For better or worse, the Edmonton Oilers aren’t afraid to burn years off of their prized prospects’ entry-level deals. If TSN’s Ryan Rishaug’s report is correct, they’ll continue that pattern with Leon Draisaitl.
OK, technically they stashed Darnell Nurse (seventh overall in 2013) in junior last season, but if you limit things to top-three picks/forwards, it’s an obvious trend. From Taylor Hall to Ryan Nugent-Hopkins to Nail Yakupov and now Draisaitl, the Oilers have opted for the instant jump each time.
Many will argue that such a gameplan is all about instant gratification instead of careful development, yet that’s up to debate, especially since it’s plausible that young forwards aren’t the ones who are most responsible for the fledgling franchise’s largest issues.*
Let’s step out of that vacuum for a moment and ponder Draisaitl’s work so far, though.
So far, the 19-year-old is averaging 13:14 minutes per game. He failed to score a point in his first three games before grabbing an assist on Oct. 15. He added another helper on Oct. 22 and scored his first goal (a game-winner) against the Carolina Hurricanes:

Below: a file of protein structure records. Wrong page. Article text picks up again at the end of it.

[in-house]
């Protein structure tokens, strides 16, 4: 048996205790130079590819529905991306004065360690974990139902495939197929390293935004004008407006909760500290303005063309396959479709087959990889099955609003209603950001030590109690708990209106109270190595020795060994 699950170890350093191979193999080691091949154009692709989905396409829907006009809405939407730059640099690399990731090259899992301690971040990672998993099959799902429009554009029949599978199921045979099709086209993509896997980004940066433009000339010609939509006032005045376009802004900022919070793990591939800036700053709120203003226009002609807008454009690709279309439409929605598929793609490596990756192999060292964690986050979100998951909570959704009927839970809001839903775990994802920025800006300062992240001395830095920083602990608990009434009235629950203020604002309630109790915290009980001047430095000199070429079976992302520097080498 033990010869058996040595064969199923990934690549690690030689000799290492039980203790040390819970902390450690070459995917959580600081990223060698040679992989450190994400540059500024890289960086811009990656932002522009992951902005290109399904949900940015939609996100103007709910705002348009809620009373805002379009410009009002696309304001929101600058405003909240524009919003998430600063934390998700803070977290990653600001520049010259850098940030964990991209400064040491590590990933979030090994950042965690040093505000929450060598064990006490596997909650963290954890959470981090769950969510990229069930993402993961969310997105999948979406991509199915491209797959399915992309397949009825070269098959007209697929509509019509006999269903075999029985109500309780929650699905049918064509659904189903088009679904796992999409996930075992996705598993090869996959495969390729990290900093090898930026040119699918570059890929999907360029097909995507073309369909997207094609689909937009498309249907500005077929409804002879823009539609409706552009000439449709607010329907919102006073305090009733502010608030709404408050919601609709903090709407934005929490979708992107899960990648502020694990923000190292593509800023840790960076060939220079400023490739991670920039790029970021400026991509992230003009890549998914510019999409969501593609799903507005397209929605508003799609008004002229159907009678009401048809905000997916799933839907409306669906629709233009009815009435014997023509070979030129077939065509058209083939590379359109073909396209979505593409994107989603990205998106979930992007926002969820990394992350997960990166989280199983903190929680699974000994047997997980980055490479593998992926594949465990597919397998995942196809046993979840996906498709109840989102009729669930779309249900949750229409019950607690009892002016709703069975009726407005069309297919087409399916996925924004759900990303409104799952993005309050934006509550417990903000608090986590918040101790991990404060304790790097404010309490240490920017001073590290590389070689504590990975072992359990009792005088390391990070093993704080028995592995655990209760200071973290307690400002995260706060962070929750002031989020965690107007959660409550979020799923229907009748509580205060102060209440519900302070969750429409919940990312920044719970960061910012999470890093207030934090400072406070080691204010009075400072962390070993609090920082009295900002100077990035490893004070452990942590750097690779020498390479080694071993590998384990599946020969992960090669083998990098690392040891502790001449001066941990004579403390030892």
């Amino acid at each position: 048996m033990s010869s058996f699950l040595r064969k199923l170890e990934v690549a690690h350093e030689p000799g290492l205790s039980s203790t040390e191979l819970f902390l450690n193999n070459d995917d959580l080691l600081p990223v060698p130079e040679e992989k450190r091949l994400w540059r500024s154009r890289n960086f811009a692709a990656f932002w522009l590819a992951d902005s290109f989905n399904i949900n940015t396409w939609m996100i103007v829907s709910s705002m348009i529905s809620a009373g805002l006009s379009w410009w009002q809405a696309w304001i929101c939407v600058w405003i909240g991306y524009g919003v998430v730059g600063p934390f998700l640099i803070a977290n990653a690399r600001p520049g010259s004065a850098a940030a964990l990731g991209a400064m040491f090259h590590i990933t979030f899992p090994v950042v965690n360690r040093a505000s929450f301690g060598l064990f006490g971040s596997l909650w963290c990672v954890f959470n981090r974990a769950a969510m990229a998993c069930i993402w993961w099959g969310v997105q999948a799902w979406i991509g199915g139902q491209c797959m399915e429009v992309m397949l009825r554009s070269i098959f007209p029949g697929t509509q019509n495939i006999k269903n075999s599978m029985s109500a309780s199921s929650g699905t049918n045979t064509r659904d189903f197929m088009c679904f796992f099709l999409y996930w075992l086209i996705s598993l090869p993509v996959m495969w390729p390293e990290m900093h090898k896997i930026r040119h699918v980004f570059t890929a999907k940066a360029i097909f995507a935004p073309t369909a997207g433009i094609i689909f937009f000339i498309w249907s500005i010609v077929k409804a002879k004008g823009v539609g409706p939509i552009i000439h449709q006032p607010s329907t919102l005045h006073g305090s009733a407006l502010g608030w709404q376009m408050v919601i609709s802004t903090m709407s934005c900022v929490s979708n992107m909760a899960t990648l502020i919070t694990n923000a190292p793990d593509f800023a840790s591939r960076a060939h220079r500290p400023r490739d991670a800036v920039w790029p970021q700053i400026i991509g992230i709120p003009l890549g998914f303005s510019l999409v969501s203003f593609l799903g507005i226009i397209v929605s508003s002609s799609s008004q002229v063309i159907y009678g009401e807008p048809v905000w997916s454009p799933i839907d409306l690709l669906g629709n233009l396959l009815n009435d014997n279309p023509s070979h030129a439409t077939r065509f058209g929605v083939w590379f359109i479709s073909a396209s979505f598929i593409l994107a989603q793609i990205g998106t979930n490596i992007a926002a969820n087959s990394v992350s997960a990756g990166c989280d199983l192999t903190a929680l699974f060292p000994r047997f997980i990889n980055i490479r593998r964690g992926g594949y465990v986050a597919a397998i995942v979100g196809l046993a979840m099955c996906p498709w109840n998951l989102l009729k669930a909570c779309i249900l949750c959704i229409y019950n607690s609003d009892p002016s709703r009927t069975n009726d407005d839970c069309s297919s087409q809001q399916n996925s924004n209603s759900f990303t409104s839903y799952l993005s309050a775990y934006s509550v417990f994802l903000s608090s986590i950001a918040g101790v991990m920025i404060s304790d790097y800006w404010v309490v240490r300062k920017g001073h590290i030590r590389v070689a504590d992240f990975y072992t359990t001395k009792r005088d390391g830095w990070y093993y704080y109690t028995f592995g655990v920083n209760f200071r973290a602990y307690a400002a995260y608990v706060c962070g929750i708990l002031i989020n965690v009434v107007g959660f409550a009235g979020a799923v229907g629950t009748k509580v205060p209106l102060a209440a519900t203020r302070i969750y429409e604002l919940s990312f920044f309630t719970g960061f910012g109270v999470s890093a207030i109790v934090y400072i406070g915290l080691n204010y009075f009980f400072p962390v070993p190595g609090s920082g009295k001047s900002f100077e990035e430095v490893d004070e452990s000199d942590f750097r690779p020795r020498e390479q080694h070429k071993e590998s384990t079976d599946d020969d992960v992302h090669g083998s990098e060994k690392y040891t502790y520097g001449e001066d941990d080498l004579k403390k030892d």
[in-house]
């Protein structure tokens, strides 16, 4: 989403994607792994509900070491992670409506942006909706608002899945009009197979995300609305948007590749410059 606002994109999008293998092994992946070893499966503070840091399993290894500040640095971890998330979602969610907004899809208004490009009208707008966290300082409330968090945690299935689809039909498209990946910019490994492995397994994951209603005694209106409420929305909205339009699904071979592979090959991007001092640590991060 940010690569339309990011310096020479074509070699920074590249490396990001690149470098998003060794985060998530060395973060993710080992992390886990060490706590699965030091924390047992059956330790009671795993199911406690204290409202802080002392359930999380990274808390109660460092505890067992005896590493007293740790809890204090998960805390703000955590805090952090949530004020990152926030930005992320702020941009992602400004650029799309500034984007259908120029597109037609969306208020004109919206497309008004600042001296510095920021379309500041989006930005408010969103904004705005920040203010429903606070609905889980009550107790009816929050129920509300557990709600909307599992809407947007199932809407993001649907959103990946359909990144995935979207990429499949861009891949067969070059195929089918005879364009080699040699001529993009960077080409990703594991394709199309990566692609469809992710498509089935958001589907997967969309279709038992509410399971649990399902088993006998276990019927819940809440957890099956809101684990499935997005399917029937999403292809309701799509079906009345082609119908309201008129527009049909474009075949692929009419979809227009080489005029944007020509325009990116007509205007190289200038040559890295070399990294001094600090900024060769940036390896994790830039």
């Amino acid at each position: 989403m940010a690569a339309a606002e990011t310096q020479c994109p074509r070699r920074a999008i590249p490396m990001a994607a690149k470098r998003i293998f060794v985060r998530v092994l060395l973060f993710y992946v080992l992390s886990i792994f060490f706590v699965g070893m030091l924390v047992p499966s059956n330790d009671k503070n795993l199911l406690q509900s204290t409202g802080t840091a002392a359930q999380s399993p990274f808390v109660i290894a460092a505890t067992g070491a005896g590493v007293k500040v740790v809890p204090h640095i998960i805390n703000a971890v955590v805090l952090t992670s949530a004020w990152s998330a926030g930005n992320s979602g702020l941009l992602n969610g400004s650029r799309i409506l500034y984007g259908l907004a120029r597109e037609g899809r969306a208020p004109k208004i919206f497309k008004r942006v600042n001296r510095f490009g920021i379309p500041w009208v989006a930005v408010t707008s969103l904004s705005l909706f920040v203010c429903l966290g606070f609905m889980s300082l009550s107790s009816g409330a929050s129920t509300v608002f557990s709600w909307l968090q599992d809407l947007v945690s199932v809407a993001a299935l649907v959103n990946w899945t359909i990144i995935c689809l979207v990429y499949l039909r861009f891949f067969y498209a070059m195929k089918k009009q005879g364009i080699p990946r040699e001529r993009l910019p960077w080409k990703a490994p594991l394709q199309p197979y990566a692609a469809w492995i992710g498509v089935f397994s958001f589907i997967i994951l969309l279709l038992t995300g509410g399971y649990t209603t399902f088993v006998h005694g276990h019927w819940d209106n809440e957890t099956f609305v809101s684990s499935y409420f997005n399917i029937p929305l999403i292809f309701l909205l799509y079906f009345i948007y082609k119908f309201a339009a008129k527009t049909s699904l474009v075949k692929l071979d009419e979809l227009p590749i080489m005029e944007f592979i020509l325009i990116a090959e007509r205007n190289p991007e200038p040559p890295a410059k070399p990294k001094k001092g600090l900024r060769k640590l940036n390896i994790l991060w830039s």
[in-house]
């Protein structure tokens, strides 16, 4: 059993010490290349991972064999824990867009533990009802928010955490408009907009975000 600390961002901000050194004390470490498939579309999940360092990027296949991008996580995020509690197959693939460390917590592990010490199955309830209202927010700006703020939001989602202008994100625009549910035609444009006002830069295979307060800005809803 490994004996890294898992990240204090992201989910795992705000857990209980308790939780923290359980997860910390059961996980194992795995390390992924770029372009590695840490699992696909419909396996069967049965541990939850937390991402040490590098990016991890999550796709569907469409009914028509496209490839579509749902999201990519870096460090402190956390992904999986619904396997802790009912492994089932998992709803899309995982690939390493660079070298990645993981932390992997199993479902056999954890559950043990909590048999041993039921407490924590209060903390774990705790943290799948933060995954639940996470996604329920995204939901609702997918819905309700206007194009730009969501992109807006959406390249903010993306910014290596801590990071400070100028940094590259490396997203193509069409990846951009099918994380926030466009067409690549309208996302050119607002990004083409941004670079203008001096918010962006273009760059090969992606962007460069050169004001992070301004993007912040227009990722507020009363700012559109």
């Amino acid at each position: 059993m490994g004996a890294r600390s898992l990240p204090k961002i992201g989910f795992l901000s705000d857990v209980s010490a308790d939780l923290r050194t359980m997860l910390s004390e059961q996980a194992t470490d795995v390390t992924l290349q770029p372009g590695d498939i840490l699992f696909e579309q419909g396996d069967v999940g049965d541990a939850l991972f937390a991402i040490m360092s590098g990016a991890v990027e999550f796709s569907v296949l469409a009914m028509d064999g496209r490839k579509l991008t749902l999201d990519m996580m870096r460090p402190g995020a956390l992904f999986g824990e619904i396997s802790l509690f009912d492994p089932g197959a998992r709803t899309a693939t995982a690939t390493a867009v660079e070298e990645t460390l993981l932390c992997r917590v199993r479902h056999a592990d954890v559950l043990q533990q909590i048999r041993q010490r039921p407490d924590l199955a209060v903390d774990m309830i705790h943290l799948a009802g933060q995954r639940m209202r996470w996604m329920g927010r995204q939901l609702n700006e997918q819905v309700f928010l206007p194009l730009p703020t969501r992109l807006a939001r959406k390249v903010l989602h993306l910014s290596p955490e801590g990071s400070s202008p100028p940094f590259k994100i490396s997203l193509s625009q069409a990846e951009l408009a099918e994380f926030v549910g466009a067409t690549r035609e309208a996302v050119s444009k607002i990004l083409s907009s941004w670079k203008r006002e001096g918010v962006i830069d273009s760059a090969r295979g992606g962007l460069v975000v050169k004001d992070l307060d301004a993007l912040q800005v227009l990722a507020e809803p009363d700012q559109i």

His possession stats are a bit challenging to decipher, which isn’t shocking considering the tiny sample size. While they look nice compared to teammates, he’s started an incredible 81 percent of his shifts in the offensive zone, so it’s clear he’s heavily protected in limited minutes (so far).
Really, the Edmonton Journal’s headline from Oct. 26 probably nails it:
Leon Draisaitl: not great, not good, not bad, need to see more.
Apparently, the Oilers decided that they need to see more of him at the NHL level, in 2014-15.
This decision will produce some (justifiable) criticism, yet with Edmonton’s weakness at center – and promising winning streak – it’s also easy to see the logic of the move. Considering the hysteria generated from their lousy start, more than a few front office members might feel especially compelled to “win now.”
It looks like we’ll find out this season if Draisaitl can move the needle enough to justify the risks involved.
* – One fair criticism is that such a strategy might explain why the Oilers haven’t enjoyed much savings on “second contracts,” however. Despite a roster that hasn’t produced a playoff run, Edmonton only has about $4 million in cap space and isn’t really enjoying big savings on young players who boast better potential than results so far.